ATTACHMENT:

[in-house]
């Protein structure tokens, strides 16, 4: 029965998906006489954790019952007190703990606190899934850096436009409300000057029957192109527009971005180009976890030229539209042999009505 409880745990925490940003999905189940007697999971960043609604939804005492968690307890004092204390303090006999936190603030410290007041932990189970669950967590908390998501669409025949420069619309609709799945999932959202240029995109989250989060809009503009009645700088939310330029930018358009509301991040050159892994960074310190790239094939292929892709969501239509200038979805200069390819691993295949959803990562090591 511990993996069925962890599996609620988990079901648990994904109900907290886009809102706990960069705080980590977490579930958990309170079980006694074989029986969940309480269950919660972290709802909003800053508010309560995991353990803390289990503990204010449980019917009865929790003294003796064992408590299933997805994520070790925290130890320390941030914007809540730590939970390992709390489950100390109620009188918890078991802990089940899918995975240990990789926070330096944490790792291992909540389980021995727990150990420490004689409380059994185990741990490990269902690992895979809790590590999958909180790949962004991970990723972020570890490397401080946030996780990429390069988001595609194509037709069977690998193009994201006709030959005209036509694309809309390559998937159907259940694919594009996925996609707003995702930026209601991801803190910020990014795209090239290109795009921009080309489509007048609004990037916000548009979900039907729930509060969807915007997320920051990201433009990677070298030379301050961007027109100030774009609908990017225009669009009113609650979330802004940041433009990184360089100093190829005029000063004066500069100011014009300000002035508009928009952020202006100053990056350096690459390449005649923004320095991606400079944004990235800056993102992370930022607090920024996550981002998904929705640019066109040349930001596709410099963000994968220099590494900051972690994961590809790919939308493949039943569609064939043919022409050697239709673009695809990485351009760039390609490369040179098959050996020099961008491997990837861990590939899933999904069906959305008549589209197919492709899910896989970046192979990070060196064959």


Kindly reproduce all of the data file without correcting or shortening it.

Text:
[in-house]
């Protein structure tokens, strides 16, 4: 029965998906006489954790019952007190703990606190899934850096436009409300000057029957192109527009971005180009976890030229539209042999009505 409880745990925490940003999905189940007697999971960043609604939804005492968690307890004092204390303090006999936190603030410290007041932990189970669950967590908390998501669409025949420069619309609709799945999932959202240029995109989250989060809009503009009645700088939310330029930018358009509301991040050159892994960074310190790239094939292929892709969501239509200038979805200069390819691993295949959803990562090591 511990993996069925962890599996609620988990079901648990994904109900907290886009809102706990960069705080980590977490579930958990309170079980006694074989029986969940309480269950919660972290709802909003800053508010309560995991353990803390289990503990204010449980019917009865929790003294003796064992408590299933997805994520070790925290130890320390941030914007809540730590939970390992709390489950100390109620009188918890078991802990089940899918995975240990990789926070330096944490790792291992909540389980021995727990150990420490004689409380059994185990741990490990269902690992895979809790590590999958909180790949962004991970990723972020570890490397401080946030996780990429390069988001595609194509037709069977690998193009994201006709030959005209036509694309809309390559998937159907259940694919594009996925996609707003995702930026209601991801803190910020990014795209090239290109795009921009080309489509007048609004990037916000548009979900039907729930509060969807915007997320920051990201433009990677070298030379301050961007027109100030774009609908990017225009669009009113609650979330802004940041433009990184360089100093190829005029000063004066500069100011014009300000002035508009928009952020202006100053990056350096690459390449005649923004320095991606400079944004990235800056993102992370930022607090920024996550981002998904929705640019066109040349930001596709410099963000994968220099590494900051972690994961590809790919939308493949039943569609064939043919022409050697239709673009695809990485351009760039390609490369040179098959050996020099961008491997990837861990590939899933999904069906959305008549589209197919492709899910896989970046192979990070060196064959």